The Deepwater Oil Release Impact on Marine Life

New reports are surfacing every day about the immediate impacts of the Deepwater Horizon oil spill on Gulf Coast wildlife, especially as the oil reaches the sensitive marshlands along the coast. What will be the long term impact to local marine life? There is some knowledge from earlier releases such as Valdez off Alaska. Oil contains complex hydrocarbons and heavy metals. Such materials will be absorbed and have impact on the local marine life over time. How they will be absorbed, how much and their effects are unknown or debatable. To begin to address this issue, Academy scientist Peter Roopnarine is working with Laurie Anderson from Louisiana State University and David Goodwin from Denison University to collect and analyze three different types of mollusks from the Gulf Coast. These animals are continually building their shells, and if contaminants are present in their environment, they can incorporate those compounds into their shells.

Fishing restrictions bring better catches, says study

Closing fishing areas and regulating the use of fishing gear can result in more profitable catches that boost fishermen's incomes, according to a study. The conclusion has emerged from a long-term investigation in Kenya on the effects of fishery closures on fishermen's profits. The study, published today in Conservation Biology, used data on 27,000 fish caught in three locations off the Kenyan coast over a period of 12 years.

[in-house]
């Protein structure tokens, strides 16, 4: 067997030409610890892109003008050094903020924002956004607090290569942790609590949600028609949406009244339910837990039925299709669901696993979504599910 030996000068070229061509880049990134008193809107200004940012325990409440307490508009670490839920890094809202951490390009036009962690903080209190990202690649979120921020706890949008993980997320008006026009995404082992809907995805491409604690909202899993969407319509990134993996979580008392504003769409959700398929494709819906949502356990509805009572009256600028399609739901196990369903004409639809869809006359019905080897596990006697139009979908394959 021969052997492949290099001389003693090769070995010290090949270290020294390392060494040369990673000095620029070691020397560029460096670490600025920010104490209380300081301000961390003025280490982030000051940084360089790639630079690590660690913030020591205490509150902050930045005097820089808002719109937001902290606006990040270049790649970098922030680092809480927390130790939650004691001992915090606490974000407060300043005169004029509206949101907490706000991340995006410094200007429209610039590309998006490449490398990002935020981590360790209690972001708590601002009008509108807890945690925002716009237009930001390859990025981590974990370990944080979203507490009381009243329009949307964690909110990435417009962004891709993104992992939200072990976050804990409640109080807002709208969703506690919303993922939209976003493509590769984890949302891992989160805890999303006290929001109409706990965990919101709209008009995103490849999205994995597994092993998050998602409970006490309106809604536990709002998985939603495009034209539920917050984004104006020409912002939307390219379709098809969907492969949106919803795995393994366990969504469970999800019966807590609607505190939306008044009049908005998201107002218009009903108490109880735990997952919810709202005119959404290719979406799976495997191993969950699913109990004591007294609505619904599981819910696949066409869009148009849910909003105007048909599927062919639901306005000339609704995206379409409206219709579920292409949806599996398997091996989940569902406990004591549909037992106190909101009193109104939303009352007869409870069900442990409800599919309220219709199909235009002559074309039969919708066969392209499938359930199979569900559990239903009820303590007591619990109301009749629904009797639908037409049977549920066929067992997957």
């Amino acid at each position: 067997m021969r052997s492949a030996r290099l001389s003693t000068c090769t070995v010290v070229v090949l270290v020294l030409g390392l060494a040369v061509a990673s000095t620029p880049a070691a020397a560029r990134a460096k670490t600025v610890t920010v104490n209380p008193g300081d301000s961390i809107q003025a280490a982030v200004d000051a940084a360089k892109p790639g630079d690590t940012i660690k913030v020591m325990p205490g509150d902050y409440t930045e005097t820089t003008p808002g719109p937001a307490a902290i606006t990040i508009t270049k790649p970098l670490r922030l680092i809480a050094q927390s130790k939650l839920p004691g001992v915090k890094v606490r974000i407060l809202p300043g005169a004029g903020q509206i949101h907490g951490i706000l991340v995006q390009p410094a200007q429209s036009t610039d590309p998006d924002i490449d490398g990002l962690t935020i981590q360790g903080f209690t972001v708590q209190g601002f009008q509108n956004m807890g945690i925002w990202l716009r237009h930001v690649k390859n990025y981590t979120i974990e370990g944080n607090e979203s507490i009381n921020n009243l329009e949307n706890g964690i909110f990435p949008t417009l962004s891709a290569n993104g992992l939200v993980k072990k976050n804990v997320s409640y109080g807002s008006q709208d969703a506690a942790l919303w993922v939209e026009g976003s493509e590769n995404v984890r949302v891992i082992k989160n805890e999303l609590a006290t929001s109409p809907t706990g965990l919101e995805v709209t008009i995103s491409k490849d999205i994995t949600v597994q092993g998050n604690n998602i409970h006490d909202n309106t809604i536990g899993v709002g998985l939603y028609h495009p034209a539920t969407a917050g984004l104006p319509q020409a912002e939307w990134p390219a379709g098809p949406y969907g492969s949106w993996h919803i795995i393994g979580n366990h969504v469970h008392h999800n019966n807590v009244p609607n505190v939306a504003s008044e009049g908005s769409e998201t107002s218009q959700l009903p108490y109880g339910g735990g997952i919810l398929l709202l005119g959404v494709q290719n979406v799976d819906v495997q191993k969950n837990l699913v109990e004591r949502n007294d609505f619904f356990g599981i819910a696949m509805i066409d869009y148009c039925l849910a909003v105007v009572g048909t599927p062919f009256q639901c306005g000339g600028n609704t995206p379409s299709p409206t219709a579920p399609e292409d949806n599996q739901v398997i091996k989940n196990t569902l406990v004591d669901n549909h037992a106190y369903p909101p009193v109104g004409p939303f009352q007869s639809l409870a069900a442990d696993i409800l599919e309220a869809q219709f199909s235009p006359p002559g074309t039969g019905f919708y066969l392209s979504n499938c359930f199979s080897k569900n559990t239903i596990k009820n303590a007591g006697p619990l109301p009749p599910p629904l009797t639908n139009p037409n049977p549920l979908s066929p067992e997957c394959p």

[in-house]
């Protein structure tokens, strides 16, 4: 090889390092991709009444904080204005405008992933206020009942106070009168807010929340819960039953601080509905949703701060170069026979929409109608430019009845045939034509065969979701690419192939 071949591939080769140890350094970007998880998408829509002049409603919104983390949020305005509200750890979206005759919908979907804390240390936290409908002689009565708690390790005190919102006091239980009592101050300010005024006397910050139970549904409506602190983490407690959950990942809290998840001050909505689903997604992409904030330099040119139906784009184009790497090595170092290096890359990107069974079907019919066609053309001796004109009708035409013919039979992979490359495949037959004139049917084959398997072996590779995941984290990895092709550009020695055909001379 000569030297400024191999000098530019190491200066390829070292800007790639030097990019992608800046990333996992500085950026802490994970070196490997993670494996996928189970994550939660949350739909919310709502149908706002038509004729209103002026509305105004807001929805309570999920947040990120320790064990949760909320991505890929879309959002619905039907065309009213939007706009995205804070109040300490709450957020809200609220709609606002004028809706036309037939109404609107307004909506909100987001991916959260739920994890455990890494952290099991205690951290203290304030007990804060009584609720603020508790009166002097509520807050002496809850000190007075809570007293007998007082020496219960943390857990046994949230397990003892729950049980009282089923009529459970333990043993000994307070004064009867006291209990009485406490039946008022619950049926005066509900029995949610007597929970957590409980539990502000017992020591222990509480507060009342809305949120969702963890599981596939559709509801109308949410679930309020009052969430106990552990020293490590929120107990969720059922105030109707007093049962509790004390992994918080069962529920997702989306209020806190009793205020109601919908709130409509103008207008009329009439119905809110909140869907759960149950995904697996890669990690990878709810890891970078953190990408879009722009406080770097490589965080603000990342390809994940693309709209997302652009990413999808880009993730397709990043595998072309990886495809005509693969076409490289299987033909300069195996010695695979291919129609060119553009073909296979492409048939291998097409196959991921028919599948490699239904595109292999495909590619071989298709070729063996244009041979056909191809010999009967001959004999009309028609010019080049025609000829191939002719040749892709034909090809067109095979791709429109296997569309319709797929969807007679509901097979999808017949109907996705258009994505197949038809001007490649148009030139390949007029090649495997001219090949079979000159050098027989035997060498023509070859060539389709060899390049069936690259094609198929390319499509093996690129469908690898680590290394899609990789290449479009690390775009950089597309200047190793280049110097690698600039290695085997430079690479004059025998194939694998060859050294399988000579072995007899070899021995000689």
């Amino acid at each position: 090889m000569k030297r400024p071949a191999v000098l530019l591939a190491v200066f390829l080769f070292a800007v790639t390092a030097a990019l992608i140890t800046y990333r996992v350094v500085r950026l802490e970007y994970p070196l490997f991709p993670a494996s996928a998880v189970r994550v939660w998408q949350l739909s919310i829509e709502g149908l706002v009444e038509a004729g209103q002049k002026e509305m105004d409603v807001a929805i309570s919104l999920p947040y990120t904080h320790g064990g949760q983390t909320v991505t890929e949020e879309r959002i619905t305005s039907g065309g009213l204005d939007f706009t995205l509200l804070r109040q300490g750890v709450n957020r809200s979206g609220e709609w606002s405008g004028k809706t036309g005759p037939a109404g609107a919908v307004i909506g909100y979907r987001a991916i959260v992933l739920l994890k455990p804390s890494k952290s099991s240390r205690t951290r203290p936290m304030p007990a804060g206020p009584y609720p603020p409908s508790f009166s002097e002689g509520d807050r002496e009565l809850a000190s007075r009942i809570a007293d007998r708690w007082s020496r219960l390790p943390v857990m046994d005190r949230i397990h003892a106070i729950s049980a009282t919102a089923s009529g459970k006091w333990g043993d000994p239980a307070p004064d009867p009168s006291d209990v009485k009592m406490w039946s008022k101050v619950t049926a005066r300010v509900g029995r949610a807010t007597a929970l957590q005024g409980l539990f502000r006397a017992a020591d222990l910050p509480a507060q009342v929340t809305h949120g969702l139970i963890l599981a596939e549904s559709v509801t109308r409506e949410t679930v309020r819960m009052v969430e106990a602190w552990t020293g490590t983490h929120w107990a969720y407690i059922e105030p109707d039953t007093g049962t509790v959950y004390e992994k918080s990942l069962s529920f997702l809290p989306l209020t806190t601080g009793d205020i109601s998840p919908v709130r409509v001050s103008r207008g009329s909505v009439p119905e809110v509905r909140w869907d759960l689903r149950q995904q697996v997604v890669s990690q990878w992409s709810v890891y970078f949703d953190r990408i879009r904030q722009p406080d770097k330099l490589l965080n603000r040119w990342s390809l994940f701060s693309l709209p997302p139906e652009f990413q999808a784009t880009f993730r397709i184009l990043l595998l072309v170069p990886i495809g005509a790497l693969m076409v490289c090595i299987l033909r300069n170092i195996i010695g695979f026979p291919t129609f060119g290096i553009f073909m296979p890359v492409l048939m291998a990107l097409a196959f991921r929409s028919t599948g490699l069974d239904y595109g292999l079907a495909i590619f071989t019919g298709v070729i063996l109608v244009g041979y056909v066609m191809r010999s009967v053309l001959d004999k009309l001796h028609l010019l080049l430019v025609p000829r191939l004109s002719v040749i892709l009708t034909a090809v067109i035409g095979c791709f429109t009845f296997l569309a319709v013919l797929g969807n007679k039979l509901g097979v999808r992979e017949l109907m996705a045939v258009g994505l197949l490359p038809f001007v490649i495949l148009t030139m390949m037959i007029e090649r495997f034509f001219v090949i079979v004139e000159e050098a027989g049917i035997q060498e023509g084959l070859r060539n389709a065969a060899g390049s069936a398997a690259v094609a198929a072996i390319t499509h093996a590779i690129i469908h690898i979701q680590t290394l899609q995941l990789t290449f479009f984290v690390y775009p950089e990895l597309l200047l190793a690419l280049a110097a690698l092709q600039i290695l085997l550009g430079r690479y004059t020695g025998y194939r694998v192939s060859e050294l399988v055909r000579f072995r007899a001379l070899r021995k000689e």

A New Source Of Dioxins: Anti-Bacterial Soap Combining with Chlorine in Wastewater Sewage Plants

Manufacturers have been adding the germ fighter triclosan to soaps, hand washes, and a range of other products for years. But here's a dirty little secret: Once it washes down the drain, that triclosan can spawn dioxins. Dioxins come in 75 different flavors, distinguished by how many chlorine atoms dangle from each and where those atoms have attached (their locations indicated by the numbers in the front part of a dioxin's name). The most toxic is 2,3,7,8-tetrachlorodibenzo-p-dioxin, or TCDD. Some related kin bearing four to eight chlorines are also toxic, just less so.